The George Floyd video destroyed me. I couldn’t even finish it. The long, slow extinction of his life. The face of Officer Derek Chauvin showing utter indifference to Floyd’s condition, hands in pockets as he murdered him, as if this were a casual killing. It brought back images of lynchings attended as sport. It triggered the hell out of me.
I couldn’t help but see myself in Floyd’s position, a cop’s knee on my neck in the street. I couldn’t sleep, couldn’t stop twitching, couldn’t stop tweeting furiously. And, worse, I felt alone. I haven’t been able to see anyone for months because of the pandemic, and now I was home dealing with yet another police violence trauma. I have so many of these black snuff films stored in my short-term memory, and being home alone with this new one and all the old ones running around in my mind was destroying my soul.
Then I saw a Twitter post about a rally happening right then—just a five-minute walk away from my place in Brooklyn. There were hundreds of people in front of the Barclays Center. Could I go? Quarantined, I hadn’t been around outsiders in months. What if I brought the virus back home to my wife and two kids? How could I go out with the crowd and stay safe medically? But another voice popped up: How could you not go?
This is too important. I’ve been afraid of the coronavirus for three months, but I’ve been afraid of getting killed by police for four decades. It was a moment to throw out that caution and stand up and fight. So I ran out to the protest and found thousands of people who were angry and chanting about George Floyd and Breonna Taylor and preaching about how black lives matter. And right there I was swept away into a new world, baptized into this community of like-minded strangers connected by energy and politics and an imperative to demand a revolution. I didn’t process until later that this lifted my spirits; this energized me, gave me the high I needed to escape the valley of mourning George Floyd.
After an hour or two at Barclays, the crowd moved. Thousands marched to DeKalb Avenue, a central block in my neighborhood and in my life. I can recall walking on DeKalb to a date with a girlfriend, strolling with my wife as she was pregnant, carrying our babies as we went to the farmer’s market.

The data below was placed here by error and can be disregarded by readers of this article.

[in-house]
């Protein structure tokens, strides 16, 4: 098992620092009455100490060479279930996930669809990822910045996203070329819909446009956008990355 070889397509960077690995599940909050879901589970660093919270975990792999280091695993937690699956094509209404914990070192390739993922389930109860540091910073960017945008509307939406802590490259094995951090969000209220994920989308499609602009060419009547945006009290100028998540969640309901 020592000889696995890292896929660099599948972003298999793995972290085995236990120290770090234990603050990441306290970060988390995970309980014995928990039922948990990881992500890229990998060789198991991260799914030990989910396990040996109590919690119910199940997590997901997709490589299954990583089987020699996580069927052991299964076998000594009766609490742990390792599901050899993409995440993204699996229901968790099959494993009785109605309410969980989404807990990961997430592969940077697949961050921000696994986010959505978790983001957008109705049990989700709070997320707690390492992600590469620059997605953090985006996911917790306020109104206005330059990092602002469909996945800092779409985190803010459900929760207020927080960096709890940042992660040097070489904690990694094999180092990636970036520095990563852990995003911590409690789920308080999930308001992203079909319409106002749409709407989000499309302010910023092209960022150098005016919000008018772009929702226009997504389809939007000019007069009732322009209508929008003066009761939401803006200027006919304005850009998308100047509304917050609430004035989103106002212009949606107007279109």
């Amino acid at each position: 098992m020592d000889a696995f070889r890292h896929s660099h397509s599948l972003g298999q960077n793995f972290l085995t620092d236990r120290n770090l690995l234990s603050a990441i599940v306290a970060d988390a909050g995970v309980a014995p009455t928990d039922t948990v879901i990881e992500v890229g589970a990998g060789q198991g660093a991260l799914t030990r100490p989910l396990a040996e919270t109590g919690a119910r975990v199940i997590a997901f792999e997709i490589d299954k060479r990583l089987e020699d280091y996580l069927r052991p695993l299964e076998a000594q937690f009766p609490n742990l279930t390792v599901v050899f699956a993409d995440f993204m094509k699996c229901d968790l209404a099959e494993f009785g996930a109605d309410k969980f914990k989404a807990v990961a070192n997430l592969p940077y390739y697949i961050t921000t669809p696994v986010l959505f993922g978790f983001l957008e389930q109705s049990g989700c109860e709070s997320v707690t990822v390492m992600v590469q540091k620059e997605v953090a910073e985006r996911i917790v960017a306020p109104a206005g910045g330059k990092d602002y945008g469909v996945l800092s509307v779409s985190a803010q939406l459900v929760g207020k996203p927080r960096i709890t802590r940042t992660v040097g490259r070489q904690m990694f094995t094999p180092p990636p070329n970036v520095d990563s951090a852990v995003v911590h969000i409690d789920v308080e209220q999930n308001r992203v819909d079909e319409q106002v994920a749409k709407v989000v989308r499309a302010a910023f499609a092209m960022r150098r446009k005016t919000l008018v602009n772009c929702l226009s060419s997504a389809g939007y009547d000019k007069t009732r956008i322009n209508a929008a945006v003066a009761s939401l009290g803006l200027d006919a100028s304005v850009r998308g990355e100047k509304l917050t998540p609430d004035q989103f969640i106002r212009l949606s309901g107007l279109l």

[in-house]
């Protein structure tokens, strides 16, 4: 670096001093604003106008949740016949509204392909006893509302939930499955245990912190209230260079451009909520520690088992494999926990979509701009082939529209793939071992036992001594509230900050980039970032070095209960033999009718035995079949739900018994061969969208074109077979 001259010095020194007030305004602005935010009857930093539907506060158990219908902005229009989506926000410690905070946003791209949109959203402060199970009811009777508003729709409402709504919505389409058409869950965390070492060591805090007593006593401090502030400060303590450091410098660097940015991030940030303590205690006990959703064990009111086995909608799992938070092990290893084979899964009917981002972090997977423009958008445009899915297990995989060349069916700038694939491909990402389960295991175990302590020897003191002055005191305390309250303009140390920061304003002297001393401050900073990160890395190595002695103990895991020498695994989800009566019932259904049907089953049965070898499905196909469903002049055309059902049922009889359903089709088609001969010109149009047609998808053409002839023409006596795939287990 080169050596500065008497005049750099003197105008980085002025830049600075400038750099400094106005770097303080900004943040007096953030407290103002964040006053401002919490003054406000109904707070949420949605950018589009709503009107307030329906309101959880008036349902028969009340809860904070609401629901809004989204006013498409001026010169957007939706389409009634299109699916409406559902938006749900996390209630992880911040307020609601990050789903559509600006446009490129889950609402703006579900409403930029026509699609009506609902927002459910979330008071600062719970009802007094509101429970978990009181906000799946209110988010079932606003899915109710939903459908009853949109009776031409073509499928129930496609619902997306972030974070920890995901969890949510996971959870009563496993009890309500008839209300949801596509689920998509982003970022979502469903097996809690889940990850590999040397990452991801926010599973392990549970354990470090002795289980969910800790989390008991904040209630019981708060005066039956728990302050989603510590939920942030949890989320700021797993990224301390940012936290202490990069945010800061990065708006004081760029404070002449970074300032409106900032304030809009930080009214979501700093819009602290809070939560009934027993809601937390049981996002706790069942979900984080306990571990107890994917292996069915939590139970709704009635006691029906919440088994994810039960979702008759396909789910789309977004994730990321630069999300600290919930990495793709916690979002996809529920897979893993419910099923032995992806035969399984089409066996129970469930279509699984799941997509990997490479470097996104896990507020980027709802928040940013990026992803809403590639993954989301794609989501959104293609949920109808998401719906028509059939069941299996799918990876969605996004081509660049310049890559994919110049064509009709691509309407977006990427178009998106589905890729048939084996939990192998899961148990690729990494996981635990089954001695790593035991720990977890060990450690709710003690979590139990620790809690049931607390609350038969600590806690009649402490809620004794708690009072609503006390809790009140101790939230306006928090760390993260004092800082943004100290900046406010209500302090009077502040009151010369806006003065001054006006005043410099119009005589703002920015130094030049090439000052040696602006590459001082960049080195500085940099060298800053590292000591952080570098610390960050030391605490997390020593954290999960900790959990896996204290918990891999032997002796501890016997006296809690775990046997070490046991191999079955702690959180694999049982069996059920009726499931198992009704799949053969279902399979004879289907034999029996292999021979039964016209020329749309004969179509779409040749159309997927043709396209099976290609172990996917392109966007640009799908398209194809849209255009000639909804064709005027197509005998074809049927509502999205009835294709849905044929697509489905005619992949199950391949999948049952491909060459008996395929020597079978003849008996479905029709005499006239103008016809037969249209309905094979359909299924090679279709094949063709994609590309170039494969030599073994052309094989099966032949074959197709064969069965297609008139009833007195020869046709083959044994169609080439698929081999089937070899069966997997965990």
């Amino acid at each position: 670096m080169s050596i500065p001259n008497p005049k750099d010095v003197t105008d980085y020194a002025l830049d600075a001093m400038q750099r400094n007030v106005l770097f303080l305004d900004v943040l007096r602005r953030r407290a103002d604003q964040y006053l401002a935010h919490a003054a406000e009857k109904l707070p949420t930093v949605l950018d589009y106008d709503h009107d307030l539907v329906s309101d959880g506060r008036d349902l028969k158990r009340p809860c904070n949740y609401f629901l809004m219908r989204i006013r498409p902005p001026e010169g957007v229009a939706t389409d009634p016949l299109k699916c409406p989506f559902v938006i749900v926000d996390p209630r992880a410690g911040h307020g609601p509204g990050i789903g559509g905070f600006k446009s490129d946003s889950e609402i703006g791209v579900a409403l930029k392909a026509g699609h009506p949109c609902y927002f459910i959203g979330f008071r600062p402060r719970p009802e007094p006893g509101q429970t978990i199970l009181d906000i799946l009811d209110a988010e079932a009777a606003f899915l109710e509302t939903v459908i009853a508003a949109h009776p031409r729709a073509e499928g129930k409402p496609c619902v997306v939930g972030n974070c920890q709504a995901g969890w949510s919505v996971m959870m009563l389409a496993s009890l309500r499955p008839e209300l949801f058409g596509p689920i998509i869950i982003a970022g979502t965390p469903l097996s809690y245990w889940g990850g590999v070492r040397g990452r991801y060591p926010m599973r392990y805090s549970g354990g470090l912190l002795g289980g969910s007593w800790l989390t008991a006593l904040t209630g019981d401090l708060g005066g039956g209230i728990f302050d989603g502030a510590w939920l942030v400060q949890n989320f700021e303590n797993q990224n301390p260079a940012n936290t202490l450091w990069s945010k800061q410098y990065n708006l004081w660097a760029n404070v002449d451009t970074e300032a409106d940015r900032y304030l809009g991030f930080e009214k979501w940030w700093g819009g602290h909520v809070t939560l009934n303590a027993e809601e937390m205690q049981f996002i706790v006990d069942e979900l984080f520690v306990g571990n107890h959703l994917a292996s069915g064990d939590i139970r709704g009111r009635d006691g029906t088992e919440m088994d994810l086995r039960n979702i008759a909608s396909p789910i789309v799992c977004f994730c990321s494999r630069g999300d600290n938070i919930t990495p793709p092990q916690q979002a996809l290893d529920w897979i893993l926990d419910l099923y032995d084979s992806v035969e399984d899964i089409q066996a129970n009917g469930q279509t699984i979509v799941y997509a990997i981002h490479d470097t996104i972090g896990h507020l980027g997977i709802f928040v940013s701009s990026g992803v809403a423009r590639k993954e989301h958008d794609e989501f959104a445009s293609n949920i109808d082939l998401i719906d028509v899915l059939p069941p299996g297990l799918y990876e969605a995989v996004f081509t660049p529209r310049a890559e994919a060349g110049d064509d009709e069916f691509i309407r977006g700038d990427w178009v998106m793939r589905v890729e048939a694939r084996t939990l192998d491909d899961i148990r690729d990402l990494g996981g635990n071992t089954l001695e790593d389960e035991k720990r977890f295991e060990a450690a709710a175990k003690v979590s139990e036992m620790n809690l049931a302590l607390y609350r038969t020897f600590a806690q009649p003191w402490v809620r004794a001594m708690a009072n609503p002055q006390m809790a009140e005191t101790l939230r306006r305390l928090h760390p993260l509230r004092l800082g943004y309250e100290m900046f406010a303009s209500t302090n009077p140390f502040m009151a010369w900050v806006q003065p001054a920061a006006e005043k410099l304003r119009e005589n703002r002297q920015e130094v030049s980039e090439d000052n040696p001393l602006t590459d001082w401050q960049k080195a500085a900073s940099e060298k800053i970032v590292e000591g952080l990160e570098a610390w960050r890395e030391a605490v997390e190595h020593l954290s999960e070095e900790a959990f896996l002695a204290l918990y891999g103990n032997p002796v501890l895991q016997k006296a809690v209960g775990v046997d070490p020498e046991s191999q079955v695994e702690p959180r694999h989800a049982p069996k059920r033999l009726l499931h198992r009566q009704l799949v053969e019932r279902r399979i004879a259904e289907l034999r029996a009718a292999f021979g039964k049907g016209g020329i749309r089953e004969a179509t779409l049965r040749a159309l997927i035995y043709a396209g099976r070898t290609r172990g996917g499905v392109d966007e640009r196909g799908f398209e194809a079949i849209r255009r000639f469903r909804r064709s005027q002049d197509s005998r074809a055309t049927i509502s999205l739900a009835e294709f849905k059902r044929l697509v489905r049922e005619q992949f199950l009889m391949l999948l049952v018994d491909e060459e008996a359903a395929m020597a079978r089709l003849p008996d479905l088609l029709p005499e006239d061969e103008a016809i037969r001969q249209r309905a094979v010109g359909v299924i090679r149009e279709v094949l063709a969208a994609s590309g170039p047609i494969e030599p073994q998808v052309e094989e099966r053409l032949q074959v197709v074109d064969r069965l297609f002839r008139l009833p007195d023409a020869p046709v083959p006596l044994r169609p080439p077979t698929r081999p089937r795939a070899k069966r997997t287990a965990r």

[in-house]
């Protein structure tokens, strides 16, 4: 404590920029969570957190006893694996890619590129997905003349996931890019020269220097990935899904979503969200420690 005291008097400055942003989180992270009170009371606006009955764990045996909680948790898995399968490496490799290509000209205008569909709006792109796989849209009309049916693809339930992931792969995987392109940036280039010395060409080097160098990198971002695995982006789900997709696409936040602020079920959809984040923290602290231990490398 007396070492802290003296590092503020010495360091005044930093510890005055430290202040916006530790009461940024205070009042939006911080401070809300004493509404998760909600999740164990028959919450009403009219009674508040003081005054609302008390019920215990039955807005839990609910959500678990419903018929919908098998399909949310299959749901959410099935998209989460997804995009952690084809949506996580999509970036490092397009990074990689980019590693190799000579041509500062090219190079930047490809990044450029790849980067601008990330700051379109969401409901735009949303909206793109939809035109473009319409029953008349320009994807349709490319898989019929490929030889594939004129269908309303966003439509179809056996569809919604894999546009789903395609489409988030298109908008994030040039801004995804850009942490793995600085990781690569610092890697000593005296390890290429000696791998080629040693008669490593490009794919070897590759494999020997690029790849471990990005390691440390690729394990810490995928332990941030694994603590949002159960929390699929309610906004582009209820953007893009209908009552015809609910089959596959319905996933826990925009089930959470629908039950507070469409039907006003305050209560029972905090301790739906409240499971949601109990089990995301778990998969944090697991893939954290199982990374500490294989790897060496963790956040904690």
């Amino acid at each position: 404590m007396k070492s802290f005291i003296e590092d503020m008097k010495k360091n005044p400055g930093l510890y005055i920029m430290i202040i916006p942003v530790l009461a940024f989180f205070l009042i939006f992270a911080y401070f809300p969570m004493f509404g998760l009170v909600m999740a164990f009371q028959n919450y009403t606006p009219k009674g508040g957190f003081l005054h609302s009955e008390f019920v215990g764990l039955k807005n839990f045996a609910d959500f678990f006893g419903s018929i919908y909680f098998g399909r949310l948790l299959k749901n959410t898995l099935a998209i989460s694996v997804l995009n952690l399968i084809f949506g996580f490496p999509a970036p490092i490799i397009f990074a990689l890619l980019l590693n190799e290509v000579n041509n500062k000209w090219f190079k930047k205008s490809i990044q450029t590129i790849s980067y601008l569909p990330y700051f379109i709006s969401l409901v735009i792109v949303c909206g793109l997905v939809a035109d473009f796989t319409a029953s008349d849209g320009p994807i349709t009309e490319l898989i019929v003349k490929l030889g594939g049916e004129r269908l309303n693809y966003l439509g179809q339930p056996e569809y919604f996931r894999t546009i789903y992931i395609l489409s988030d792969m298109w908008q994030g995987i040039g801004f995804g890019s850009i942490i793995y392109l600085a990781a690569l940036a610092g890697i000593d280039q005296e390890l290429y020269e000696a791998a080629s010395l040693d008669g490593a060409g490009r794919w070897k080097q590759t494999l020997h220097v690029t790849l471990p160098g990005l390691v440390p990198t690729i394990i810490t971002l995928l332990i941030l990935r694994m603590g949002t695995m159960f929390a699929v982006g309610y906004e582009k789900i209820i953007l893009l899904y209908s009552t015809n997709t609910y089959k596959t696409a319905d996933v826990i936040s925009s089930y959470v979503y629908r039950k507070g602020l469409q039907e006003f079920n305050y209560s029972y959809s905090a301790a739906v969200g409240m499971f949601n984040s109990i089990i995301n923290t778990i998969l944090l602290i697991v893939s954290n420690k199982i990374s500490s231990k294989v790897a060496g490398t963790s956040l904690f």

And now DeKalb was teeming with angry people as far as the eye could see, chanting and marching in the street and stopping traffic. For blocks and blocks, cars were stuck in a sea of people yelling, “Black lives matter! Say his name! George Floyd! Say her name! Breonna Taylor!”
There is a unique joy in shutting down a street to boost your political ideas: It’s a thrilling show of power, an awesome display of civil disobedience; it’s about forcing others to stop their day and think about our cause. We are interrupting you because this cause is too big to be ignored one second longer. Protesting in the street with that revved-up crowd about ideas that I really believe in—ending police murder, changing the power of the police, making black lives matter—all of that was exhilarating. And I must admit it felt good to see a giant number of white people marching and chanting, “Black lives matter!” My heart was pounding with pride about what we, a group of strangers, had done.
At no point on that first night did I feel fear. Well, not from any civilians. I was afraid of the police and what they’d do, but I’m always scared of the police—even while walking down the street alone. But now I was skirting danger by breaking the law right in front of the cops, and that was exciting, too. It all gave me new energy—politically, all was not lost; there were people who cared a lot. And personally. I had a community that could give me a virtual hug and say they were standing with me in a fight for my rights.
Every day after that first day I made time to run out into the streets of Brooklyn and march with the crowd and shut down more streets. We shut down Flatbush on Saturday. We shut down the Brooklyn Bridge on Monday. But as time has gone on, the danger from cops has gotten real. They have charged peaceful protesters; they have kettled—boxed in—protesters. They have enacted a curfew that gives them the right to be violent after a certain time. All of this has made protesting seem more frightening, and that’s not exciting. I feel like the city is trying to silence me and cut me off from a needed outlet for my pain.
I have continued to go out and protest every day because it has become the most fulfilling part of my day, the moment where I am engaging with the world in an important way. And I have sheepishly gone home before curfew, too cowardly to risk arrest, and watched crowds on CNN chanting, “Fuck your curfew!” But even then, I am still drawing strength from the people, knowing that this is above me; this is bigger than me; this is a movement that will live on without me. And it gives me a glimmer of hope that maybe, just maybe, this time will be different.